That Time I Went to Avalon

I was prepared for the first day of school to suck. “I love going back to school!” 

Said no one, ever

However, today was perhaps the best first day of school I’ve ever had.

I think I’m going to like my job. Actually though.

Oh gosh, where do I even begin. There’s so much!

Let’s just go by people.

First, my head teacher did pick me up this morning. She’s a six foot tall blue eyed blonde, and she apologized profusely for whatever happened yesterday. There was some miscommunication—but really I had a good day so no worries. She was with this little cute Korean guy who she introduced to me as her boyfriend. She’s literally 5 inches taller than him and it’s probably one of the cutest things I’ve ever seen. A lot of things normal people find weird, I find adorable so you may not agree with me. I asked her what brought her to Korea, which is my first question to everyone. Apparently she met her boyfriend in the States at college and followed him to Korea while he did his mandatory military service. She’s the only one who stuck around through Ex-Director.

Ex-Director: When I emailed head teacher about Suwon, she said, “we’ve gone through a lot of positive changes lately.” This was not reassuring. Turns out, this school went through a phase of horrible beyond imagination management. I was told that for a good year, this Suwon langcon couldn’t hold a teacher for more than three months. Literally, teachers left their contracts. I don’t know exactly what she did—all I could get was that she piled on the work and expected the impossible. Head Teacher only stayed because of her Korean BF.

New Director: Is a sweetheart. And she’s not actually “new”—she directed the school before Evil Director and Head Teacher says that the past few months have been making up for all the damage done. She speaks perfect English, and when I gave her my maple syrup she said she would “treasure it” because once she went to Canada and missed the syrup and her husband owns a cafe and knows how to make waffles. So—I think that was a good idea. There are many more people, but I think I’ll save it until they are relevant just to make things easier.

So…here’s what my schedule is going to be like:

12:30-2:50: at the office preparing lessons. The four foreign teachers and three Korean teachers all share an office about the size of an average living room. It’s quite cozy. Everyone seems to get along well and they have all these inside jokes about the students that I’m sure I’ll understand eventually. I have to be there for those 2+ hours, even though we are just chilling around the office, because it counts as work time. And most people need it, seeing as I’ll probably be teaching 6 different classes every day. As in, 6 entirely different lesson plans. However, it’s not like I’ll be pulling topics out of Suwon air—each level has it’s own textbook and straightforward activities. You have to get x amount of pages done every day in class, and it’s been regularized enough so that if you’re doing it right, it takes that exact amount of time. So basically that preparation time will be for printing out flashcards and familiarizing yourself with the lesson—reviewing your knowledge of endangered animals and whether grandparents is one word or two type of thing. And eating lunch because there’s no official lunch break. You’re not supposed to eat at school at all, but people do anyway.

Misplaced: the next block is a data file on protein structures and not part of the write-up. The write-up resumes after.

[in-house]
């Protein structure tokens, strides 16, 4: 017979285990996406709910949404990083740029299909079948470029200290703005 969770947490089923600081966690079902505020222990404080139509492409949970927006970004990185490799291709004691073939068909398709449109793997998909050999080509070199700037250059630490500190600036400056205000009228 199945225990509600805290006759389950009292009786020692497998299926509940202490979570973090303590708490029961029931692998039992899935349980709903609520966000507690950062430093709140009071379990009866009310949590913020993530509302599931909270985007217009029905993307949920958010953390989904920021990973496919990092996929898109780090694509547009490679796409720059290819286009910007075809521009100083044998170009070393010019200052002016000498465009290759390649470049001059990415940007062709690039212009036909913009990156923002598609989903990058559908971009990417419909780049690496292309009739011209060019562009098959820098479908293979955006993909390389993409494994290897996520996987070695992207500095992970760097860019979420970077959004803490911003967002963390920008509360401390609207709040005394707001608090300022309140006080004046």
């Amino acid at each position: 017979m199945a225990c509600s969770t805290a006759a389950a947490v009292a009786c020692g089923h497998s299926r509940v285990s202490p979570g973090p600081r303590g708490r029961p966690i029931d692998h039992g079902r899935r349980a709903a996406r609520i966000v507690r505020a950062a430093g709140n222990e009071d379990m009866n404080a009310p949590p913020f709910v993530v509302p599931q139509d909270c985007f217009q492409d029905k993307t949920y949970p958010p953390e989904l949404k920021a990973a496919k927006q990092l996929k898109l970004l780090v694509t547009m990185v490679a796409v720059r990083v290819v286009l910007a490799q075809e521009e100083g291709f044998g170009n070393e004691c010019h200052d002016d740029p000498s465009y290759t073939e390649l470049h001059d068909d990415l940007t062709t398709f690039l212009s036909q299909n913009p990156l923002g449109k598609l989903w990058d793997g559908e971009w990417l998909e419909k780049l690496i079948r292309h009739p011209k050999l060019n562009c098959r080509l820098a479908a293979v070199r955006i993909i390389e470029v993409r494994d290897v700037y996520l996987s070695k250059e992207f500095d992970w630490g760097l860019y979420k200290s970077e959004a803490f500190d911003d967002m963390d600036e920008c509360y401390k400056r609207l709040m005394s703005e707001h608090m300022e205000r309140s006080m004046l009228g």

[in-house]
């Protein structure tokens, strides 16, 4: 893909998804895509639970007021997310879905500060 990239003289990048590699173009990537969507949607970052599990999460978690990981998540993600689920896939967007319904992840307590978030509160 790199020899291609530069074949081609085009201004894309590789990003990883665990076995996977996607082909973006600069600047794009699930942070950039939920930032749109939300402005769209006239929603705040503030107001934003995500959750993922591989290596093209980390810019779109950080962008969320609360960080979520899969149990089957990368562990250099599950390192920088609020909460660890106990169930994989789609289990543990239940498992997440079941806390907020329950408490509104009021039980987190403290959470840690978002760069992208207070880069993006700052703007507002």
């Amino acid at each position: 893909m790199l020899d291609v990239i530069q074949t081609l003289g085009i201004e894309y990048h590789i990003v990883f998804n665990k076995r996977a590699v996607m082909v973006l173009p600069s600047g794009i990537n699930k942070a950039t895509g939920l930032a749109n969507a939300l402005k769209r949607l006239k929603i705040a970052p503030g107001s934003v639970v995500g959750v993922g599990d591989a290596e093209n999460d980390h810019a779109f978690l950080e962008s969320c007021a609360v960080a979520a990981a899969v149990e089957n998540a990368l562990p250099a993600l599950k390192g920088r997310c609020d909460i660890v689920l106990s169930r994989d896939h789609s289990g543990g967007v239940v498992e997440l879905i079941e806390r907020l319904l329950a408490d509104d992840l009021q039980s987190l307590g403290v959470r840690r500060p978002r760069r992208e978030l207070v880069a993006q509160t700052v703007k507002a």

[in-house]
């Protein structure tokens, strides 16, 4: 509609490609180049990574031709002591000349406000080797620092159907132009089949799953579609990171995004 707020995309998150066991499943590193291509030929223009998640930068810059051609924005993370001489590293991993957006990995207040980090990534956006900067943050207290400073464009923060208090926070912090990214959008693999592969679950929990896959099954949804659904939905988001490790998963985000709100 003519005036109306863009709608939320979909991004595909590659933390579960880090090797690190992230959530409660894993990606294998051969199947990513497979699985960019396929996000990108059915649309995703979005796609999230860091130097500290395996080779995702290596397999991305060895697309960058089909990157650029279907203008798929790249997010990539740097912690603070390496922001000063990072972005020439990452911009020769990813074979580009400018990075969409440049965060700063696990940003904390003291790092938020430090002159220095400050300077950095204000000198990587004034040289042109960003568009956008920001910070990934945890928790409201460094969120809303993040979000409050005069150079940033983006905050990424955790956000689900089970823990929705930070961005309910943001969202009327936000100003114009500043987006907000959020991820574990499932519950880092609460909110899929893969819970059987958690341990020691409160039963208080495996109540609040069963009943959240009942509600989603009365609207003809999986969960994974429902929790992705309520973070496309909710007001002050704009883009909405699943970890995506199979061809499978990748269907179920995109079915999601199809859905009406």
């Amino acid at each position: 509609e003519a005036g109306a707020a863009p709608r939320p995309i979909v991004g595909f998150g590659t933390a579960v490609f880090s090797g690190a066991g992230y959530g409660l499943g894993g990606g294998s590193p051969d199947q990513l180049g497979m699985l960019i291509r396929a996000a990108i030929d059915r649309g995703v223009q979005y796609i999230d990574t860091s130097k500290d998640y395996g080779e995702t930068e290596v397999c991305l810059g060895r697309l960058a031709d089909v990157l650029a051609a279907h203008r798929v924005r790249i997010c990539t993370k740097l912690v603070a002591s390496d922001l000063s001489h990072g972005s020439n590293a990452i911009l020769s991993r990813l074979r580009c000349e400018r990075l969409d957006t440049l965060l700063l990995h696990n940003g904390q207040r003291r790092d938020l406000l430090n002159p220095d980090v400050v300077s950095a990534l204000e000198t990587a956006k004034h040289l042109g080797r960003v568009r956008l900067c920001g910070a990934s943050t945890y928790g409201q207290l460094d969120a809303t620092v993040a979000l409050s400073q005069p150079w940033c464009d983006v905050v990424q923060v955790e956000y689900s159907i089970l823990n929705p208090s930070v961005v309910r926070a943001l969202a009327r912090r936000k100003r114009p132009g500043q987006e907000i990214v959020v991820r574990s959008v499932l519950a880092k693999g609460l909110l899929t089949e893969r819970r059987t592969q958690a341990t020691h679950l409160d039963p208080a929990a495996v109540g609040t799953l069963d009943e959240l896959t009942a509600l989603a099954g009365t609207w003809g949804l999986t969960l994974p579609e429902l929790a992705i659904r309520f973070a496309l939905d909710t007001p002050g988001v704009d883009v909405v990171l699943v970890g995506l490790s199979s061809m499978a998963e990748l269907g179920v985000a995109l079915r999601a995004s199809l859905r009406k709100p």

You just have to be secretive about it

2:50-7:35 Teaching the classes. Each class is about 40 minutes long. Some of them have five minute breaks between, one has a 10 minute break, and the others don’t have any break at all. I don’t really know the difference yet.

7:35-8:35 Preparing for the next day. Once again, just a lot of time sitting around putting in hours, but everyone looked relatively busy so I guess there will come a point where I’ll have more to do than scroll tumblr.

Because today I didn’t teach anything. I shadowed a few classes and then the Director asked me to do some interesting things. First thing though—the whole process seems relatively straight forward. And the best part? These kids actually speak English. They answered questions and read passages and only spoke in English and they knew exactly what was expected of them. I mean, they were still a little crazy, as expected of an 8 year old. Oh yeah—all the students are between 8 and 10. And by that I mean somewhere between 7 and 12. It’s complicated, and I’ll go into it in another post, but just know that Korean Age is different than International Age, and you never actually know which they’re talking about.

Another thing—looks like I’ll be chill in in the Motel for two weeks until the girl I replace moves out. I guess it’s kind of a right of passage—everyone at the Avalon Langcon in Suwon stays in the J-Motel without wifi. Everyone empathizes and does what they can to help. So it kind of sucks but I’ll get through it.

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Home sweet home

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